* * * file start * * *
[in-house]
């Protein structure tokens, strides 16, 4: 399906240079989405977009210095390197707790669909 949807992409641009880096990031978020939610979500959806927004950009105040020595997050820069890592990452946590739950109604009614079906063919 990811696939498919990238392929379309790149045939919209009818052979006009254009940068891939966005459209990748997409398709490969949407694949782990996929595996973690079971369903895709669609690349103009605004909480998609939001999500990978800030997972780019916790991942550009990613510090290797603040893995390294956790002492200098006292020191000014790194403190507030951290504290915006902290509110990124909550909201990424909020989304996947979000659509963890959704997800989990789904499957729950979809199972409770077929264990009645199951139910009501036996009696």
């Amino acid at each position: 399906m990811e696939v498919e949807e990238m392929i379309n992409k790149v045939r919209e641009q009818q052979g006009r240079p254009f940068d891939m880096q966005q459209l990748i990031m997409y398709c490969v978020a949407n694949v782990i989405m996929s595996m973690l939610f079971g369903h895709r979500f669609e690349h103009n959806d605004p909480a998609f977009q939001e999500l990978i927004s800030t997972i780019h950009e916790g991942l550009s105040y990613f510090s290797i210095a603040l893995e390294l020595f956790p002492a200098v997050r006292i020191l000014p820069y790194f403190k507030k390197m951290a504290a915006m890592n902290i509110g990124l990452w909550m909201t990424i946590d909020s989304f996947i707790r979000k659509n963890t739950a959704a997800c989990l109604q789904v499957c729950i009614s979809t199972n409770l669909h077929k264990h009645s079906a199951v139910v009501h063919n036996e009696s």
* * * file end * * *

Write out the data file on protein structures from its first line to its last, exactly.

[in-house]
């Protein structure tokens, strides 16, 4: 399906240079989405977009210095390197707790669909 949807992409641009880096990031978020939610979500959806927004950009105040020595997050820069890592990452946590739950109604009614079906063919 990811696939498919990238392929379309790149045939919209009818052979006009254009940068891939966005459209990748997409398709490969949407694949782990996929595996973690079971369903895709669609690349103009605004909480998609939001999500990978800030997972780019916790991942550009990613510090290797603040893995390294956790002492200098006292020191000014790194403190507030951290504290915006902290509110990124909550909201990424909020989304996947979000659509963890959704997800989990789904499957729950979809199972409770077929264990009645199951139910009501036996009696």
């Amino acid at each position: 399906m990811e696939v498919e949807e990238m392929i379309n992409k790149v045939r919209e641009q009818q052979g006009r240079p254009f940068d891939m880096q966005q459209l990748i990031m997409y398709c490969v978020a949407n694949v782990i989405m996929s595996m973690l939610f079971g369903h895709r979500f669609e690349h103009n959806d605004p909480a998609f977009q939001e999500l990978i927004s800030t997972i780019h950009e916790g991942l550009s105040y990613f510090s290797i210095a603040l893995e390294l020595f956790p002492a200098v997050r006292i020191l000014p820069y790194f403190k507030k390197m951290a504290a915006m890592n902290i509110g990124l990452w909550m909201t990424i946590d909020s989304f996947i707790r979000k659509n963890t739950a959704a997800c989990l109604q789904v499957c729950i009614s979809t199972n409770l669909h077929k264990h009645s079906a199951v139910v009501h063919n036996e009696s």